How Do Snakes Handle The Winter Season?
While the Children’s Animal Center (CAC) is closed this winter, snakes are always on the mind of CAC Supervisor Kristina Borgstrom.
She recently discussed snakes in the wild and the legless residents at Fossil Rim.
“Here in Texas alone, we have more than 115 species of snakes,” Borgstrom said. “About 30 species live here in Somervell County. For those who are not familiar with the CAC critters, we have three nonnative snakes in our ambassador animal collection – a corn snake, a California kingsnake, and a rosy boa.”
Why don’t we see wild snakes in the wintertime and how do the snakes living at the CAC deal with the colder temperatures?
“Reptiles, just like warm-blooded animals and even plants, have their ways of dealing with the cold,” she said. “Many folks know about small mammals and bears going into hibernation in the winter. These animals spend all of the fall season filling up on nutrient-rich meals to build fat reserves needed for their long winter sleep.
“Animals that go into hibernation enter a state of deep sleep in a protected area where they can then reduce their body temperatures and slow down their breathing and heart rates to conserve energy. Animals that go into a true hibernation state will rarely awake for weeks to months at a time.”
Reptiles undergo a similar cold-weather survival method called brumation.
“Snakes typically enter brumation sometime from September to December and will remain in that state until March or April,” Borgstrom said. “These animals have both biological and environmental cues that trigger this process. Internal, or endogenous, cues include hormonal changes, as well as shifts in neurotransmitter levels and amino acid concentrations. External, or exogenous, cues include changes in photoperiod, barometric pressure, humidity, and temperature.”
It is believed that exogenous cues are the more important variety in regard to reptiles inhabiting temperate zones such as Texas.
“Not all species of reptiles have biological cues for this process and this is an area that is not fully understood yet,” Borgstrom said. “During brumation, snakes become lethargic within a range of reduced movement to no movement at all. They will reduce their food intake or skip eating all together, reduce metabolic functions, and lower their heart and respiratory rates. These animals will try to find a humid area to avoid dehydration or they may awake on occasion to find water.
“This winter slumber is also thought to prepare individuals for breeding in the spring by triggering sperm production in males and preparing females for ovulation. Brumation is an extremely trying time for all reptile species in the wild and in captivity. Many wild reptiles that enter brumation never emerge from that state once spring arrives.”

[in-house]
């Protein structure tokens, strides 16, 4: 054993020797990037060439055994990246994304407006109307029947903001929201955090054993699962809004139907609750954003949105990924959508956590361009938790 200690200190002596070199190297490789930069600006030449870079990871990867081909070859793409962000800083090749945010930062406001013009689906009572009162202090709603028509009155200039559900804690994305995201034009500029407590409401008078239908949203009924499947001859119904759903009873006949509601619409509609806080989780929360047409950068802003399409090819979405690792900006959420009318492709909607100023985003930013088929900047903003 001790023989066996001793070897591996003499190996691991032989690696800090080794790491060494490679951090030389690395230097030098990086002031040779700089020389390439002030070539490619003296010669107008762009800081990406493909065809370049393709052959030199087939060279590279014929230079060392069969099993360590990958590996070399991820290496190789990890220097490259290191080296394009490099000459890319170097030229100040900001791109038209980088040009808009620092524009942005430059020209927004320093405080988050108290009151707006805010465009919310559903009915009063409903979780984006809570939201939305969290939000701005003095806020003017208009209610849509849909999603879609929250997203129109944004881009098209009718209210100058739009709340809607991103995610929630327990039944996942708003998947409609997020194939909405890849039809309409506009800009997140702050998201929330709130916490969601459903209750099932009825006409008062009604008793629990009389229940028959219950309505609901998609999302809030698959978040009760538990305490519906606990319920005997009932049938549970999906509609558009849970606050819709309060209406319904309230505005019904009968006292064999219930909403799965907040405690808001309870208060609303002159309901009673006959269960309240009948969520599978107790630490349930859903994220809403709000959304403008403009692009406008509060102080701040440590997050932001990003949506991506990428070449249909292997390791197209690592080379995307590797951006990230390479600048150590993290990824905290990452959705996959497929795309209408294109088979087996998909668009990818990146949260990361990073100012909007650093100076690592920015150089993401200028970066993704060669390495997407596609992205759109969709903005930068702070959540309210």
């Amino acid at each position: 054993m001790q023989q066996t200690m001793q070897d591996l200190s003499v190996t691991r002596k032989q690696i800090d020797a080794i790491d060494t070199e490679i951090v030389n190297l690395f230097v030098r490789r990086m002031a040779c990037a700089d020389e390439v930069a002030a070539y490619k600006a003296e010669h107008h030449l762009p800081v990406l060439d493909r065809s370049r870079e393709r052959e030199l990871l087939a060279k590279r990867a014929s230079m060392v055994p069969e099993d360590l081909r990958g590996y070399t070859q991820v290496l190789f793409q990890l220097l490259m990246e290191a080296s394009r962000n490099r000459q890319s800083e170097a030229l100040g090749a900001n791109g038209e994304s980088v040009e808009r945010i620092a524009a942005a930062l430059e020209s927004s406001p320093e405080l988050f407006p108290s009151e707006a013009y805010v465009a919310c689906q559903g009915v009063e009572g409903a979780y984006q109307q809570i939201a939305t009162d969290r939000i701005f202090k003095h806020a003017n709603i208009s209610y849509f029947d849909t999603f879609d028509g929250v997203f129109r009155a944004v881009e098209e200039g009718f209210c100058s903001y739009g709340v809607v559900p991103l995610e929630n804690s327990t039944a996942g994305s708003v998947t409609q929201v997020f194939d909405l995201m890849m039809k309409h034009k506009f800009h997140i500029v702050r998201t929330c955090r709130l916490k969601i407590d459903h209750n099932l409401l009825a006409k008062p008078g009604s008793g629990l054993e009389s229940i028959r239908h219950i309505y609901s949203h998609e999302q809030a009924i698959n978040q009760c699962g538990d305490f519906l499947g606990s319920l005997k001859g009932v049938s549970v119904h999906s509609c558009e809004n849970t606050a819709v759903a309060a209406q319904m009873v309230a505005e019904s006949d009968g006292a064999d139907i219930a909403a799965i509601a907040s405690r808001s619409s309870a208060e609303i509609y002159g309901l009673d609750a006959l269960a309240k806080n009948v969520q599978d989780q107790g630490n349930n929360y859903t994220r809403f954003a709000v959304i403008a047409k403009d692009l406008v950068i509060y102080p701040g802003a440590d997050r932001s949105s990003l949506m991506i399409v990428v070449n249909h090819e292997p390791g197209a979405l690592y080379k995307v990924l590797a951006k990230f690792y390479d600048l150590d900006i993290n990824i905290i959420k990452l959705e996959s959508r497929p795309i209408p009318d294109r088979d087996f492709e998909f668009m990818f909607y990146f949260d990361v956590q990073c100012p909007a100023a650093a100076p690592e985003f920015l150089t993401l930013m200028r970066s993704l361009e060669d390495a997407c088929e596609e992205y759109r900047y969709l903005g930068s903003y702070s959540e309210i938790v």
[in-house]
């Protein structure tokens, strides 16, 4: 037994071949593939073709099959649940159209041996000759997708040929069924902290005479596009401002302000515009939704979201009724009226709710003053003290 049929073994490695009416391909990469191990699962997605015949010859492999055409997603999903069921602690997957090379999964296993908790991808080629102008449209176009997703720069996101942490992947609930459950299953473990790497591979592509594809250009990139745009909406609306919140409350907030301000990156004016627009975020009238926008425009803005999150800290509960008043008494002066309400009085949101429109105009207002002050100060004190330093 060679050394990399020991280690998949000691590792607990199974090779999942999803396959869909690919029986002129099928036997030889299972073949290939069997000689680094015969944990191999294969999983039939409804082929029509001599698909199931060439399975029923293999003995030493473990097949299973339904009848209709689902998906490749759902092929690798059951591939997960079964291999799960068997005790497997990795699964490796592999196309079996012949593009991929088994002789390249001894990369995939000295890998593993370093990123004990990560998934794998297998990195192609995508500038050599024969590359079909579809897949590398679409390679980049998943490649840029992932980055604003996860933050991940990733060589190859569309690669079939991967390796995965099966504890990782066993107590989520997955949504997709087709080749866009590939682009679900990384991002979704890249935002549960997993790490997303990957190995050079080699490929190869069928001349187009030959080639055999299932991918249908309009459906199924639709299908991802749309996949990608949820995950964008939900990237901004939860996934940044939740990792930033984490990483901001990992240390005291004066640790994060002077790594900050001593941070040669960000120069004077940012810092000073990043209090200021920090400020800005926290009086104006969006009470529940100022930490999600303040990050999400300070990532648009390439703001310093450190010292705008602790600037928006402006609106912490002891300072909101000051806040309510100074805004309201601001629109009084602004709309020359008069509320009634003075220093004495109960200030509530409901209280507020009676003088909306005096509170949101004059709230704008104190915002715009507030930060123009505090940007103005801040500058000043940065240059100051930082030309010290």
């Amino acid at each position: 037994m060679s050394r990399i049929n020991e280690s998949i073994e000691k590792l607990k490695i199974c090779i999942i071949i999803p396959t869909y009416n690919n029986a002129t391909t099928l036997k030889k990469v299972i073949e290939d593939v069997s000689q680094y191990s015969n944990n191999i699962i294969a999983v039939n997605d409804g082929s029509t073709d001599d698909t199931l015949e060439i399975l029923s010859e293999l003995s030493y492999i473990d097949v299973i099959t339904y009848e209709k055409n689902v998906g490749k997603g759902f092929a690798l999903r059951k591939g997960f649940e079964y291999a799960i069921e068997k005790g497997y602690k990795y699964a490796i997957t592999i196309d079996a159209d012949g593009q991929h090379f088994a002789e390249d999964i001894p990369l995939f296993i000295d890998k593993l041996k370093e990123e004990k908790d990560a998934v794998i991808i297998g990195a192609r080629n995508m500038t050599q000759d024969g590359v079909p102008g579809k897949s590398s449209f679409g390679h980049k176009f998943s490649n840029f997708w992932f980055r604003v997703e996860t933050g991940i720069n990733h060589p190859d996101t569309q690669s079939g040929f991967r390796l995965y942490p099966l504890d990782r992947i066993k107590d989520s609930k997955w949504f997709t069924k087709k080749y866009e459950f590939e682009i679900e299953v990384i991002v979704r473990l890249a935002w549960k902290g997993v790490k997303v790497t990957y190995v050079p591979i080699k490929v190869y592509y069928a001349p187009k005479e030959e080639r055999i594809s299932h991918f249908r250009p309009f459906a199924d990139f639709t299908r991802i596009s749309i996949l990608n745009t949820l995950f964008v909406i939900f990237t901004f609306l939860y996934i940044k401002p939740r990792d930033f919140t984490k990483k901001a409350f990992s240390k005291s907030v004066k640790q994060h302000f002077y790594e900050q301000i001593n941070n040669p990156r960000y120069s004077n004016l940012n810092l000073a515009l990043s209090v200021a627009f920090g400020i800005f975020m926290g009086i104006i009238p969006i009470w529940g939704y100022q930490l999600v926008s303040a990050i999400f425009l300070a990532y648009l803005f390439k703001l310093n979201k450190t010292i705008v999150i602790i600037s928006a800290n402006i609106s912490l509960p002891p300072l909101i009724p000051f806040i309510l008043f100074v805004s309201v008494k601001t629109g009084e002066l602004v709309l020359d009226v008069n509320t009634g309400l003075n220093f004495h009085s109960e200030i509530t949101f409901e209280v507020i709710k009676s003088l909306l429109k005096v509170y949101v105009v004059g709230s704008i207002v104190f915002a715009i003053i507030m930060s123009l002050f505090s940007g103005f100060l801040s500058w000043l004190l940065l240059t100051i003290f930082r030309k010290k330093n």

Where do snakes go when the time comes for brumation?
“In the wild, a snake typically goes into a warm protected place called a hibernaculum,” she said. “They use burrows in tree stumps, deep leaf piles, dens of other animals, rock crevices, caves, and deep caverns. In more urban areas, snakes will seek refuge in crawl spaces, basements, boiler rooms, garages, woodpiles, storage spaces, etc. Oftentimes, snakes will even share dens to use the body heat from other snakes to better survive the winter.
“These dens consist of males, females, babies, or even different species. Males will typically emerge first in the spring to defend their breeding territories.”
Borgstrom discussed how the snakes at the CAC cope with the coldest months of the year.
“At the CAC, our resident California kingsnake exhibits a similar winter slowdown in her terrarium,” she said. “’Kingsley’ typically begins her fasting period in September and carries it into February. While she does not go fully into brumation with her terrarium having set temperature and light patterns, she will still participate in seasonal fasting and chooses to stay on the cooler side of her home.
“During this time, she switches to eating a meal every 3-4 weeks versus her typical once-a-week feeding schedule. It is not uncommon for her to have some weight loss during this time, but she will make up for it in the spring and summer months.”
Borgstrom said that while the CAC remains closed to the public, the staff still wants to make sure the resident snakes maintain a healthy lifestyle.
“Our staff handles these snakes regularly to keep them at a comfort level with humans that is needed for their participation in future programs for the public,” she said. “Along with this, we have been creating fun food puzzles and constructing ‘trees’ for climbing that help keep their minds active and provide exercise.”
On a warm day in early February, “Nigel” the corn snake got a basking opportunity under the sun.
“He explored his new snake tree built by our interns Sierra and Amber,” Borgstrom said. “Kingsley got to try out a PVC pipe tree inside the building on one of her more active days.”
Nigel received another enrichment opportunity when it was time for his meal.
“Nigel enjoys searching for his meal that is concealed in a hamster tube,” she said. “Snakes will flick their tongue in and out at faster rates when they have caught the scent of their prey item. In this particular example, it took Nigel about 10 minutes to find his meal on his own.”
Borgstrom looks forward to the CAC’s reopening so that she and the staff can teach guests about these snakes and all of the other animals.
“We are hoping that when the CAC gets back to having guest programs, we can use similar props for our animals to be displayed on, as opposed to always holding them in our hands,” she said. “It is great to see these animals exhibit natural behaviors because it is more captivating for our visitors.”
-Tye Chandler, Marketing Associate